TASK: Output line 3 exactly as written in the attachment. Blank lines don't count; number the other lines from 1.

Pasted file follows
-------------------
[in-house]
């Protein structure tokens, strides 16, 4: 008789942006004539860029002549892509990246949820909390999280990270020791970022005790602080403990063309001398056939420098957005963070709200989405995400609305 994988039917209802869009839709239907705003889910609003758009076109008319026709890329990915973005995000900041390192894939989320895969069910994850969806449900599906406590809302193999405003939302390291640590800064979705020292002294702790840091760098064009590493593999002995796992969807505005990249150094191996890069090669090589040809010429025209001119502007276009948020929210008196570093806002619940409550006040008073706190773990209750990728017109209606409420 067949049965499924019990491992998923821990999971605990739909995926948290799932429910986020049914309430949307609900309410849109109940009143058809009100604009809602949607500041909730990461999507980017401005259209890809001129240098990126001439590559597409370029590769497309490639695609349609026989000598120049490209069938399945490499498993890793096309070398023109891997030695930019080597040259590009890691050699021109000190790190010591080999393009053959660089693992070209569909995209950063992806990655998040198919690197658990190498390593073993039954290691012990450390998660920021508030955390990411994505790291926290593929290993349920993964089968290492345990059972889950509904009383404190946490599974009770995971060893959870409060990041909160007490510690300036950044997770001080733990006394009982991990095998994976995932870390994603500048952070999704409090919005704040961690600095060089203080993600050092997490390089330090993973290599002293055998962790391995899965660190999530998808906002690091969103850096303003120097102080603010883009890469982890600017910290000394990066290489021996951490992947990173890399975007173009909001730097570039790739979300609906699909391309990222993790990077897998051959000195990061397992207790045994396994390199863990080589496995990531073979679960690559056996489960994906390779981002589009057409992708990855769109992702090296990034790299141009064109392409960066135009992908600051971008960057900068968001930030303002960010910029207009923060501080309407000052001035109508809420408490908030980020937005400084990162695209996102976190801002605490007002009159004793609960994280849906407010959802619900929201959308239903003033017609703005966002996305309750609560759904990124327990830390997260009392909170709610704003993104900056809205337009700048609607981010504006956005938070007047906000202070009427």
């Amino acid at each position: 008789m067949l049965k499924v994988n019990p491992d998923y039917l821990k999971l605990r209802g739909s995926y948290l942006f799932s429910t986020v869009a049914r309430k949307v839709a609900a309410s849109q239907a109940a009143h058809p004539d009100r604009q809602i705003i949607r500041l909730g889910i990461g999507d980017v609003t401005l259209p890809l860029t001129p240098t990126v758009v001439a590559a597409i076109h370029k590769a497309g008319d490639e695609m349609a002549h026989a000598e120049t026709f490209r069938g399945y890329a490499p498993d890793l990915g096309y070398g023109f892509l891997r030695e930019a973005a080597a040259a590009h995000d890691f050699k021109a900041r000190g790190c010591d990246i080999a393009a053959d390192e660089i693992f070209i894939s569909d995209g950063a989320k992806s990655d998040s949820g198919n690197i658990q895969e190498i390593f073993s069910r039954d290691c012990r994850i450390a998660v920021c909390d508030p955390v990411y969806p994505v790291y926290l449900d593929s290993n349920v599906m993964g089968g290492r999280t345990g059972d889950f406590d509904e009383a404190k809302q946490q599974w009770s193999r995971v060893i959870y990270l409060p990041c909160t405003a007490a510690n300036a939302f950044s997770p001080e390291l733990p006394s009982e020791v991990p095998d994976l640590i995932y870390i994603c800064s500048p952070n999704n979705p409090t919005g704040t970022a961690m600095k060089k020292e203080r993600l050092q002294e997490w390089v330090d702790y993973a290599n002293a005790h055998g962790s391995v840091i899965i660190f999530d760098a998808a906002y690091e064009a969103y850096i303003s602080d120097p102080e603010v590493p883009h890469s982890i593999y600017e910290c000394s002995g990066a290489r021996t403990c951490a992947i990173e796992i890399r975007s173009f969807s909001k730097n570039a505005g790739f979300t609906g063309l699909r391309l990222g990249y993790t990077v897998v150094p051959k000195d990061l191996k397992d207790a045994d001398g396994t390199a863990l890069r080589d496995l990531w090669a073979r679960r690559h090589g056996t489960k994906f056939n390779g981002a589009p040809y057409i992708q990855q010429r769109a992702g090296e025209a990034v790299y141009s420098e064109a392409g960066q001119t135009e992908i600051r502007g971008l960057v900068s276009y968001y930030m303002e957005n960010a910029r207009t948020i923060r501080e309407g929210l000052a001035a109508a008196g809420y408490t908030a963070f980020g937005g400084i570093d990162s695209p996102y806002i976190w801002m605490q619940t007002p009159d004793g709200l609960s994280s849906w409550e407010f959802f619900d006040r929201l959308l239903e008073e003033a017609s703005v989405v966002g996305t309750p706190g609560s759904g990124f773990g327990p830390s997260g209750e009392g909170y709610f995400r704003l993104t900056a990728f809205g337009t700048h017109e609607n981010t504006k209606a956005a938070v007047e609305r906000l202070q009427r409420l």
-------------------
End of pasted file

């Amino acid at each position: 008789m067949l049965k499924v994988n019990p491992d998923y039917l821990k999971l605990r209802g739909s995926y948290l942006f799932s429910t986020v869009a049914r309430k949307v839709a609900a309410s849109q239907a109940a009143h058809p004539d009100r604009q809602i705003i949607r500041l909730g889910i990461g999507d980017v609003t401005l259209p890809l860029t001129p240098t990126v758009v001439a590559a597409i076109h370029k590769a497309g008319d490639e695609m349609a002549h026989a000598e120049t026709f490209r069938g399945y890329a490499p498993d890793l990915g096309y070398g023109f892509l891997r030695e930019a973005a080597a040259a590009h995000d890691f050699k021109a900041r000190g790190c010591d990246i080999a393009a053959d390192e660089i693992f070209i894939s569909d995209g950063a989320k992806s990655d998040s949820g198919n690197i658990q895969e190498i390593f073993s069910r039954d290691c012990r994850i450390a998660v920021c909390d508030p955390v990411y969806p994505v790291y926290l449900d593929s290993n349920v599906m993964g089968g290492r999280t345990g059972d889950f406590d509904e009383a404190k809302q946490q599974w009770s193999r995971v060893i959870y990270l409060p990041c909160t405003a007490a510690n300036a939302f950044s997770p001080e390291l733990p006394s009982e020791v991990p095998d994976l640590i995932y870390i994603c800064s500048p952070n999704n979705p409090t919005g704040t970022a961690m600095k060089k020292e203080r993600l050092q002294e997490w390089v330090d702790y993973a290599n002293a005790h055998g962790s391995v840091i899965i660190f999530d760098a998808a906002y690091e064009a969103y850096i303003s602080d120097p102080e603010v590493p883009h890469s982890i593999y600017e910290c000394s002995g990066a290489r021996t403990c951490a992947i990173e796992i890399r975007s173009f969807s909001k730097n570039a505005g790739f979300t609906g063309l699909r391309l990222g990249y993790t990077v897998v150094p051959k000195d990061l191996k397992d207790a045994d001398g396994t390199a863990l890069r080589d496995l990531w090669a073979r679960r690559h090589g056996t489960k994906f056939n390779g981002a589009p040809y057409i992708q990855q010429r769109a992702g090296e025209a990034v790299y141009s420098e064109a392409g960066q001119t135009e992908i600051r502007g971008l960057v900068s276009y968001y930030m303002e957005n960010a910029r207009t948020i923060r501080e309407g929210l000052a001035a109508a008196g809420y408490t908030a963070f980020g937005g400084i570093d990162s695209p996102y806002i976190w801002m605490q619940t007002p009159d004793g709200l609960s994280s849906w409550e407010f959802f619900d006040r929201l959308l239903e008073e003033a017609s703005v989405v966002g996305t309750p706190g609560s759904g990124f773990g327990p830390s997260g209750e009392g909170y709610f995400r704003l993104t900056a990728f809205g337009t700048h017109e609607n981010t504006k209606a956005a938070v007047e609305r906000l202070q009427r409420l």